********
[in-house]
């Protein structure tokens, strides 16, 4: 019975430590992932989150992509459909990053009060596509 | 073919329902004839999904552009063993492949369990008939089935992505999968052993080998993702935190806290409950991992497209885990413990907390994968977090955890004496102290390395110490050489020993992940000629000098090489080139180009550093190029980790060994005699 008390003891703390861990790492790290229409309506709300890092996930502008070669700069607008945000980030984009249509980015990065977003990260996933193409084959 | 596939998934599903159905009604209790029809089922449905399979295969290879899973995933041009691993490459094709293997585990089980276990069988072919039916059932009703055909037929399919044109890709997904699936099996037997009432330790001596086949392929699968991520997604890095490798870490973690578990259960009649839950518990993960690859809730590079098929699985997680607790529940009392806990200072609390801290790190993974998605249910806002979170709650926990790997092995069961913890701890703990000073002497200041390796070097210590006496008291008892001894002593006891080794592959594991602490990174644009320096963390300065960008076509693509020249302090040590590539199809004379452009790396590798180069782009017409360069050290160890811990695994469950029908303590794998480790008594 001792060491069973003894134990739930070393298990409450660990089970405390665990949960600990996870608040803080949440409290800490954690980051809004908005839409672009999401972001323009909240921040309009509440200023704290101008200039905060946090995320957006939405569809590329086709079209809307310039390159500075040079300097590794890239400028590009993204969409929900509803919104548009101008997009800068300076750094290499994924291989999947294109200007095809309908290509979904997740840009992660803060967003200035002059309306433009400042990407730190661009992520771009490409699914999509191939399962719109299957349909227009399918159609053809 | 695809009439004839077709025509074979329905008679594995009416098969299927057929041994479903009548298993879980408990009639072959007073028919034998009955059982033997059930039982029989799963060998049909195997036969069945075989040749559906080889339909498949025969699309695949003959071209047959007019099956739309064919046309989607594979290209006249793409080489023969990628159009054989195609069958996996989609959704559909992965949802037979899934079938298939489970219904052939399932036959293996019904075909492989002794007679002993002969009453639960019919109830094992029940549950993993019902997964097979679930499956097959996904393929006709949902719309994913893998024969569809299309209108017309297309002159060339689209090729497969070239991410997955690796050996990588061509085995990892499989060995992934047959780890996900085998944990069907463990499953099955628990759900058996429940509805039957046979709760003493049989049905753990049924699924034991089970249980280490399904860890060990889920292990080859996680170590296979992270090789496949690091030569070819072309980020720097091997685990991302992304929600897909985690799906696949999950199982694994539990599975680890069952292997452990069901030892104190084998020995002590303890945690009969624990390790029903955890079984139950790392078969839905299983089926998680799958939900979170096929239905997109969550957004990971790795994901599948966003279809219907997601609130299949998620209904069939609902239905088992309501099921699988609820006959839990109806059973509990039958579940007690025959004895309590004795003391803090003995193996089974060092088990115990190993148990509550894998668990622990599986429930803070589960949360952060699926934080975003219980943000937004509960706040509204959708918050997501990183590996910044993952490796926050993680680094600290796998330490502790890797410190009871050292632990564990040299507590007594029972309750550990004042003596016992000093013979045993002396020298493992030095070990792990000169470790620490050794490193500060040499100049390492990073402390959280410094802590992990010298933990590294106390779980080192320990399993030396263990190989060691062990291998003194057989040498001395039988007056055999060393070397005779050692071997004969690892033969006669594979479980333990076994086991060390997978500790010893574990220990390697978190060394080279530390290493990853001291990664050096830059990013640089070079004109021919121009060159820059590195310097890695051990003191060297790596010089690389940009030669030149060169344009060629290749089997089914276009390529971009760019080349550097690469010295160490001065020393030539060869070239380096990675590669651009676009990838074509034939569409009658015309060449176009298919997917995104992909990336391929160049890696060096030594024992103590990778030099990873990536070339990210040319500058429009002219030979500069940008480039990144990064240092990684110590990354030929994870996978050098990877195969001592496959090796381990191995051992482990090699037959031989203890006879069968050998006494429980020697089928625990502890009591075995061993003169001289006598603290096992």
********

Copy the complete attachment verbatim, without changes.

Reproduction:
[in-house]
């Protein structure tokens, strides 16, 4: 019975430590992932989150992509459909990053009060596509 | 073919329902004839999904552009063993492949369990008939089935992505999968052993080998993702935190806290409950991992497209885990413990907390994968977090955890004496102290390395110490050489020993992940000629000098090489080139180009550093190029980790060994005699 008390003891703390861990790492790290229409309506709300890092996930502008070669700069607008945000980030984009249509980015990065977003990260996933193409084959 | 596939998934599903159905009604209790029809089922449905399979295969290879899973995933041009691993490459094709293997585990089980276990069988072919039916059932009703055909037929399919044109890709997904699936099996037997009432330790001596086949392929699968991520997604890095490798870490973690578990259960009649839950518990993960690859809730590079098929699985997680607790529940009392806990200072609390801290790190993974998605249910806002979170709650926990790997092995069961913890701890703990000073002497200041390796070097210590006496008291008892001894002593006891080794592959594991602490990174644009320096963390300065960008076509693509020249302090040590590539199809004379452009790396590798180069782009017409360069050290160890811990695994469950029908303590794998480790008594 001792060491069973003894134990739930070393298990409450660990089970405390665990949960600990996870608040803080949440409290800490954690980051809004908005839409672009999401972001323009909240921040309009509440200023704290101008200039905060946090995320957006939405569809590329086709079209809307310039390159500075040079300097590794890239400028590009993204969409929900509803919104548009101008997009800068300076750094290499994924291989999947294109200007095809309908290509979904997740840009992660803060967003200035002059309306433009400042990407730190661009992520771009490409699914999509191939399962719109299957349909227009399918159609053809 | 695809009439004839077709025509074979329905008679594995009416098969299927057929041994479903009548298993879980408990009639072959007073028919034998009955059982033997059930039982029989799963060998049909195997036969069945075989040749559906080889339909498949025969699309695949003959071209047959007019099956739309064919046309989607594979290209006249793409080489023969990628159009054989195609069958996996989609959704559909992965949802037979899934079938298939489970219904052939399932036959293996019904075909492989002794007679002993002969009453639960019919109830094992029940549950993993019902997964097979679930499956097959996904393929006709949902719309994913893998024969569809299309209108017309297309002159060339689209090729497969070239991410997955690796050996990588061509085995990892499989060995992934047959780890996900085998944990069907463990499953099955628990759900058996429940509805039957046979709760003493049989049905753990049924699924034991089970249980280490399904860890060990889920292990080859996680170590296979992270090789496949690091030569070819072309980020720097091997685990991302992304929600897909985690799906696949999950199982694994539990599975680890069952292997452990069901030892104190084998020995002590303890945690009969624990390790029903955890079984139950790392078969839905299983089926998680799958939900979170096929239905997109969550957004990971790795994901599948966003279809219907997601609130299949998620209904069939609902239905088992309501099921699988609820006959839990109806059973509990039958579940007690025959004895309590004795003391803090003995193996089974060092088990115990190993148990509550894998668990622990599986429930803070589960949360952060699926934080975003219980943000937004509960706040509204959708918050997501990183590996910044993952490796926050993680680094600290796998330490502790890797410190009871050292632990564990040299507590007594029972309750550990004042003596016992000093013979045993002396020298493992030095070990792990000169470790620490050794490193500060040499100049390492990073402390959280410094802590992990010298933990590294106390779980080192320990399993030396263990190989060691062990291998003194057989040498001395039988007056055999060393070397005779050692071997004969690892033969006669594979479980333990076994086991060390997978500790010893574990220990390697978190060394080279530390290493990853001291990664050096830059990013640089070079004109021919121009060159820059590195310097890695051990003191060297790596010089690389940009030669030149060169344009060629290749089997089914276009390529971009760019080349550097690469010295160490001065020393030539060869070239380096990675590669651009676009990838074509034939569409009658015309060449176009298919997917995104992909990336391929160049890696060096030594024992103590990778030099990873990536070339990210040319500058429009002219030979500069940008480039990144990064240092990684110590990354030929994870996978050098990877195969001592496959090796381990191995051992482990090699037959031989203890006879069968050998006494429980020697089928625990502890009591075995061993003169001289006598603290096992």